Definition of avocation in English:

avocation

Syllabification: av·o·ca·tion
Pronunciation: /ˌavəˈkāSH(ə)n
 
/

noun

A hobby or minor occupation.
More example sentences
  • The first concerns individuals engaged in occupations or avocations in which chasing the spotlight and thriving on the adulation of others are not only appropriate and adaptive but a sine qua non for success.
  • Even then, farming for them was a hobby, an avocation, a link to a way of life that was slipping away.
  • The bile directed at us in the column shows a desire to hurt me personally and to make my employer suffer for my avocation.

Origin

mid 17th century: from Latin avocatio(n-), from avocare 'call away', from ab- 'from' + vocare 'to call'.

Derivatives

avocational

adjective
More example sentences
  • But for many others who delve into the vast realm of history in the public domain, whether avocational historians or full-time promoters of a particular historical vision, these imperatives are not so clear.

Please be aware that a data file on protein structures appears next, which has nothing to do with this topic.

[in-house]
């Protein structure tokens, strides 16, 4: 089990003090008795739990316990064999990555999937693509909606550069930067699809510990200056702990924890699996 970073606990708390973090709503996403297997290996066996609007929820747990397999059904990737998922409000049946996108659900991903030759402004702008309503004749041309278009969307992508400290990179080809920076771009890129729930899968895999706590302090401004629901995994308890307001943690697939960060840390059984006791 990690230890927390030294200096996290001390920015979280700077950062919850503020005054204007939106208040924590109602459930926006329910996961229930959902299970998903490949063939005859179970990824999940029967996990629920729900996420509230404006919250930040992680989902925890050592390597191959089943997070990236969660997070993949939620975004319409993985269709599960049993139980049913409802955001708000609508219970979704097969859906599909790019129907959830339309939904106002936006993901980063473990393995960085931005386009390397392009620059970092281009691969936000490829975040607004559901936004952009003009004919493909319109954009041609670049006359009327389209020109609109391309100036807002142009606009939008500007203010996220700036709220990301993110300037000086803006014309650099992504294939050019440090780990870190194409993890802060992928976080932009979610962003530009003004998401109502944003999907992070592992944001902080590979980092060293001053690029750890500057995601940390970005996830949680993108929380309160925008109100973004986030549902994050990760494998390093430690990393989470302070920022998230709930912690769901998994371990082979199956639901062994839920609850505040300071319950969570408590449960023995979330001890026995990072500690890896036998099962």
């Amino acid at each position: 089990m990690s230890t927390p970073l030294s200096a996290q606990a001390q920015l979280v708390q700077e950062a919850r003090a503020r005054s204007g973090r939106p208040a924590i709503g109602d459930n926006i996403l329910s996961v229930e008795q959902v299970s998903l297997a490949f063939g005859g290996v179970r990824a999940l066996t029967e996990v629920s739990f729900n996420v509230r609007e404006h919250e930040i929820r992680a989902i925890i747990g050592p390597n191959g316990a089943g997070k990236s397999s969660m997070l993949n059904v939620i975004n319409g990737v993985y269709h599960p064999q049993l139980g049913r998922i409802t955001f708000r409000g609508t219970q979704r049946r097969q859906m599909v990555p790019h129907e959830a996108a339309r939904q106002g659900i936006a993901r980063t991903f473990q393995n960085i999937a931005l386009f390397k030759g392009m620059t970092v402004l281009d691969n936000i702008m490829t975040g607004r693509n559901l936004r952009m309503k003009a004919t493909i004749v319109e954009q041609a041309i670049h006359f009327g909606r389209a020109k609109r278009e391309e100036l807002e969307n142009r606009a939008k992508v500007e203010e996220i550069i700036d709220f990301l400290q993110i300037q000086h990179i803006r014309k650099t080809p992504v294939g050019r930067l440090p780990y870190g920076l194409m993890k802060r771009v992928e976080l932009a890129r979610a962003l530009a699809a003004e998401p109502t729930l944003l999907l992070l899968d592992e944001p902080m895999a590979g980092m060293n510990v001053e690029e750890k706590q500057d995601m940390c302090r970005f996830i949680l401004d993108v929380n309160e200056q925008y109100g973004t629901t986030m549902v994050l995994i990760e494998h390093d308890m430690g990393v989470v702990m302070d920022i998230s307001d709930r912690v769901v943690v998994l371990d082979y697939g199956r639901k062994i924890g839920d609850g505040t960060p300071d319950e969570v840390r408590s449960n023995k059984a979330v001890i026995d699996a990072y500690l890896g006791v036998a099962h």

• Also, I noted that many of these individuals were lonely, isolated, unoccupied in either vocational or avocational ways, and were established in daily habits that marked them as mentally ill.
  • Factors that determined whether lifestyle was controllable were the number of practice hours per week, the number of call nights, and the time for pursuit of avocational activities.

Definition of avocation in: